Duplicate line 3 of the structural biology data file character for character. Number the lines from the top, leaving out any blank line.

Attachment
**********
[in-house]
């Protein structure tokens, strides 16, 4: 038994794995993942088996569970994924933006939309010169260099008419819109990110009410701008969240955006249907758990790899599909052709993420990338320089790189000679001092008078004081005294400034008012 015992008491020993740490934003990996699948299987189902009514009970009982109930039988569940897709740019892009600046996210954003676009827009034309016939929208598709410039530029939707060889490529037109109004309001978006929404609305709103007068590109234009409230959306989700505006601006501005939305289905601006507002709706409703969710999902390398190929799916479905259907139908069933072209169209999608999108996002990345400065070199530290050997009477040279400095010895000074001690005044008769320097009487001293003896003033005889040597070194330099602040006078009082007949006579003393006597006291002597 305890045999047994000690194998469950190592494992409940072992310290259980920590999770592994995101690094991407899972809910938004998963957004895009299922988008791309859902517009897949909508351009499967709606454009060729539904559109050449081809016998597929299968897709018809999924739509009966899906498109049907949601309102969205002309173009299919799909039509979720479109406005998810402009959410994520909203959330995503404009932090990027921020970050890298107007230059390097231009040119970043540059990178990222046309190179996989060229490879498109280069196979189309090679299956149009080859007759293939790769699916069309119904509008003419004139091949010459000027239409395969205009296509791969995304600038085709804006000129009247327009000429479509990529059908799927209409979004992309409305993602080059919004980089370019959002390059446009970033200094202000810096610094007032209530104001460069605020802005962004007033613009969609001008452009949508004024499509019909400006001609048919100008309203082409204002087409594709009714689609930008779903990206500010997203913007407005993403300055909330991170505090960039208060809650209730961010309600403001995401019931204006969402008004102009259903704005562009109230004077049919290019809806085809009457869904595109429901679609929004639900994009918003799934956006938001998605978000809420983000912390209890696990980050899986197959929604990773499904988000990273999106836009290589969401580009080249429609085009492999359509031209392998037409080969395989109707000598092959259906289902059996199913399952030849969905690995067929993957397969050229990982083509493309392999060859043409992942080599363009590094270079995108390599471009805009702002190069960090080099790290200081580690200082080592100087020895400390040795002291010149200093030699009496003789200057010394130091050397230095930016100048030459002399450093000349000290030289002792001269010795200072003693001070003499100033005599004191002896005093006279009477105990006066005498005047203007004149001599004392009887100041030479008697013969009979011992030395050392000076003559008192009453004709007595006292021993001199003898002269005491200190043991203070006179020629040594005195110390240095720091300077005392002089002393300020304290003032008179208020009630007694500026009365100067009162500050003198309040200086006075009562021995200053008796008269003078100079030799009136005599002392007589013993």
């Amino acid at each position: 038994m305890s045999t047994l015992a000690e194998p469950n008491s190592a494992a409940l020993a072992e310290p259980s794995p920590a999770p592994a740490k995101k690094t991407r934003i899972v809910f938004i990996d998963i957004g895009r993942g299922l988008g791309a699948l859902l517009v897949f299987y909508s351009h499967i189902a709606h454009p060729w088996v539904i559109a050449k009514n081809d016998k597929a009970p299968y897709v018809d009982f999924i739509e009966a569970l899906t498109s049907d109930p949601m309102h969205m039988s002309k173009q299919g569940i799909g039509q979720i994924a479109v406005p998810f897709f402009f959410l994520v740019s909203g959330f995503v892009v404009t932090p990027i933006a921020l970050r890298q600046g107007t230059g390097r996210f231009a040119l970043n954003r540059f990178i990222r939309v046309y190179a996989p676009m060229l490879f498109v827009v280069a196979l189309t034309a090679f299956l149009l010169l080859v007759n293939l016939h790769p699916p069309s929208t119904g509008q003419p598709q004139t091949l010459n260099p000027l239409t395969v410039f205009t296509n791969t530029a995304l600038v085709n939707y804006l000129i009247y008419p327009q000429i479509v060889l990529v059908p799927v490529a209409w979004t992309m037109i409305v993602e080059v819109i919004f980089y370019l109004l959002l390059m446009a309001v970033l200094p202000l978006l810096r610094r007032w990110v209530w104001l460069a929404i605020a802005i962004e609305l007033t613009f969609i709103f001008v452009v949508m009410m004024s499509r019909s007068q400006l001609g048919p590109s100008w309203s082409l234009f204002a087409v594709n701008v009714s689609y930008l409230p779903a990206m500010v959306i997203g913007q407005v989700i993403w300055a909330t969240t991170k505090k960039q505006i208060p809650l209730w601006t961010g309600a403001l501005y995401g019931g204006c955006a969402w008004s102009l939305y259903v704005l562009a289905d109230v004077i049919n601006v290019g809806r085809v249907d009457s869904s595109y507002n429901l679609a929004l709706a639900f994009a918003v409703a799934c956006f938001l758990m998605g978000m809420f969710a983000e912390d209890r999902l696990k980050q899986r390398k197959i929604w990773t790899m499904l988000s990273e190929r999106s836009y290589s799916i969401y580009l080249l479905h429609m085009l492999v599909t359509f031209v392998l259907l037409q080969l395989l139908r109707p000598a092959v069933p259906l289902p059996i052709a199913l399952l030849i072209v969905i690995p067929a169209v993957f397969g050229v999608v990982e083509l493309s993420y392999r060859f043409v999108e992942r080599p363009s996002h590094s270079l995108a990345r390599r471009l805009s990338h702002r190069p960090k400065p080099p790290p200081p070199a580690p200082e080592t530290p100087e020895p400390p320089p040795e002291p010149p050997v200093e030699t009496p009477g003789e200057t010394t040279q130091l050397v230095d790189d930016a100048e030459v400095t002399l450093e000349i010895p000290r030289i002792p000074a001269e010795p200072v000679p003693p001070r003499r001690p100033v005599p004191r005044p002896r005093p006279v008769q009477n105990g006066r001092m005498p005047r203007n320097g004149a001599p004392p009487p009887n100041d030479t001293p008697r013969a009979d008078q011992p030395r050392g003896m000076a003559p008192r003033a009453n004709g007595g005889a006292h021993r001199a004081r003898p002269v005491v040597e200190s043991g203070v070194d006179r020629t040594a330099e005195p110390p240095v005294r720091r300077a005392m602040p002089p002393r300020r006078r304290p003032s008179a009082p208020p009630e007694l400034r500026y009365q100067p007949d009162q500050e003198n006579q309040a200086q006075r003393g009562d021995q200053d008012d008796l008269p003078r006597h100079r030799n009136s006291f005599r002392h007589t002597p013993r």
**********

């Amino acid at each position: 038994m305890s045999t047994l015992a000690e194998p469950n008491s190592a494992a409940l020993a072992e310290p259980s794995p920590a999770p592994a740490k995101k690094t991407r934003i899972v809910f938004i990996d998963i957004g895009r993942g299922l988008g791309a699948l859902l517009v897949f299987y909508s351009h499967i189902a709606h454009p060729w088996v539904i559109a050449k009514n081809d016998k597929a009970p299968y897709v018809d009982f999924i739509e009966a569970l899906t498109s049907d109930p949601m309102h969205m039988s002309k173009q299919g569940i799909g039509q979720i994924a479109v406005p998810f897709f402009f959410l994520v740019s909203g959330f995503v892009v404009t932090p990027i933006a921020l970050r890298q600046g107007t230059g390097r996210f231009a040119l970043n954003r540059f990178i990222r939309v046309y190179a996989p676009m060229l490879f498109v827009v280069a196979l189309t034309a090679f299956l149009l010169l080859v007759n293939l016939h790769p699916p069309s929208t119904g509008q003419p598709q004139t091949l010459n260099p000027l239409t395969v410039f205009t296509n791969t530029a995304l600038v085709n939707y804006l000129i009247y008419p327009q000429i479509v060889l990529v059908p799927v490529a209409w979004t992309m037109i409305v993602e080059v819109i919004f980089y370019l109004l959002l390059m446009a309001v970033l200094p202000l978006l810096r610094r007032w990110v209530w104001l460069a929404i605020a802005i962004e609305l007033t613009f969609i709103f001008v452009v949508m009410m004024s499509r019909s007068q400006l001609g048919p590109s100008w309203s082409l234009f204002a087409v594709n701008v009714s689609y930008l409230p779903a990206m500010v959306i997203g913007q407005v989700i993403w300055a909330t969240t991170k505090k960039q505006i208060p809650l209730w601006t961010g309600a403001l501005y995401g019931g204006c955006a969402w008004s102009l939305y259903v704005l562009a289905d109230v004077i049919n601006v290019g809806r085809v249907d009457s869904s595109y507002n429901l679609a929004l709706a639900f994009a918003v409703a799934c956006f938001l758990m998605g978000m809420f969710a983000e912390d209890r999902l696990k980050q899986r390398k197959i929604w990773t790899m499904l988000s990273e190929r999106s836009y290589s799916i969401y580009l080249l479905h429609m085009l492999v599909t359509f031209v392998l259907l037409q080969l395989l139908r109707p000598a092959v069933p259906l289902p059996i052709a199913l399952l030849i072209v969905i690995p067929a169209v993957f397969g050229v999608v990982e083509l493309s993420y392999r060859f043409v999108e992942r080599p363009s996002h590094s270079l995108a990345r390599r471009l805009s990338h702002r190069p960090k400065p080099p790290p200081p070199a580690p200082e080592t530290p100087e020895p400390p320089p040795e002291p010149p050997v200093e030699t009496p009477g003789e200057t010394t040279q130091l050397v230095d790189d930016a100048e030459v400095t002399l450093e000349i010895p000290r030289i002792p000074a001269e010795p200072v000679p003693p001070r003499r001690p100033v005599p004191r005044p002896r005093p006279v008769q009477n105990g006066r001092m005498p005047r203007n320097g004149a001599p004392p009487p009887n100041d030479t001293p008697r013969a009979d008078q011992p030395r050392g003896m000076a003559p008192r003033a009453n004709g007595g005889a006292h021993r001199a004081r003898p002269v005491v040597e200190s043991g203070v070194d006179r020629t040594a330099e005195p110390p240095v005294r720091r300077a005392m602040p002089p002393r300020r006078r304290p003032s008179a009082p208020p009630e007694l400034r500026y009365q100067p007949d009162q500050e003198n006579q309040a200086q006075r003393g009562d021995q200053d008012d008796l008269p003078r006597h100079r030799n009136s006291f005599r002392h007589t002597p013993r």